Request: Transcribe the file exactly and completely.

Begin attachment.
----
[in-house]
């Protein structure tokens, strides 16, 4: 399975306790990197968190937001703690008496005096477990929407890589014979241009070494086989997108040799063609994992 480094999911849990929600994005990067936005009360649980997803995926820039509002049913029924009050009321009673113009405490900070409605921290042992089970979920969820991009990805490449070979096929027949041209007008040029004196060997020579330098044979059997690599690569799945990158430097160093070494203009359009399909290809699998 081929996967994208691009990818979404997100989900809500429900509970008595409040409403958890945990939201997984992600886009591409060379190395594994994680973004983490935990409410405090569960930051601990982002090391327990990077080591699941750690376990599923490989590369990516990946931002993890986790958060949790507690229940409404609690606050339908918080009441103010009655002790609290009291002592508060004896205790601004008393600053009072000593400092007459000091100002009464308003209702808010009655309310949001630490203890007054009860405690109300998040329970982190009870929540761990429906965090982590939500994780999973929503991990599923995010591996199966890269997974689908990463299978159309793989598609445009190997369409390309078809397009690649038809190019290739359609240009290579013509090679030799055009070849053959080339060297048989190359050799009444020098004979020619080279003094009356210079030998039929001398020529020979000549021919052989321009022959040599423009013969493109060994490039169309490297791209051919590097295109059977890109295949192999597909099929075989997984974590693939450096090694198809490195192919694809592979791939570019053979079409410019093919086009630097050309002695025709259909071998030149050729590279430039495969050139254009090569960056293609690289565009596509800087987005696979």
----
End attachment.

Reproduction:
[in-house]
């Protein structure tokens, strides 16, 4: 399975306790990197968190937001703690008496005096477990929407890589014979241009070494086989997108040799063609994992 480094999911849990929600994005990067936005009360649980997803995926820039509002049913029924009050009321009673113009405490900070409605921290042992089970979920969820991009990805490449070979096929027949041209007008040029004196060997020579330098044979059997690599690569799945990158430097160093070494203009359009399909290809699998 081929996967994208691009990818979404997100989900809500429900509970008595409040409403958890945990939201997984992600886009591409060379190395594994994680973004983490935990409410405090569960930051601990982002090391327990990077080591699941750690376990599923490989590369990516990946931002993890986790958060949790507690229940409404609690606050339908918080009441103010009655002790609290009291002592508060004896205790601004008393600053009072000593400092007459000091100002009464308003209702808010009655309310949001630490203890007054009860405690109300998040329970982190009870929540761990429906965090982590939500994780999973929503991990599923995010591996199966890269997974689908990463299978159309793989598609445009190997369409390309078809397009690649038809190019290739359609240009290579013509090679030799055009070849053959080339060297048989190359050799009444020098004979020619080279003094009356210079030998039929001398020529020979000549021919052989321009022959040599423009013969493109060994490039169309490297791209051919590097295109059977890109295949192999597909099929075989997984974590693939450096090694198809490195192919694809592979791939570019053979079409410019093919086009630097050309002695025709259909071998030149050729590279430039495969050139254009090569960056293609690289565009596509800087987005696979």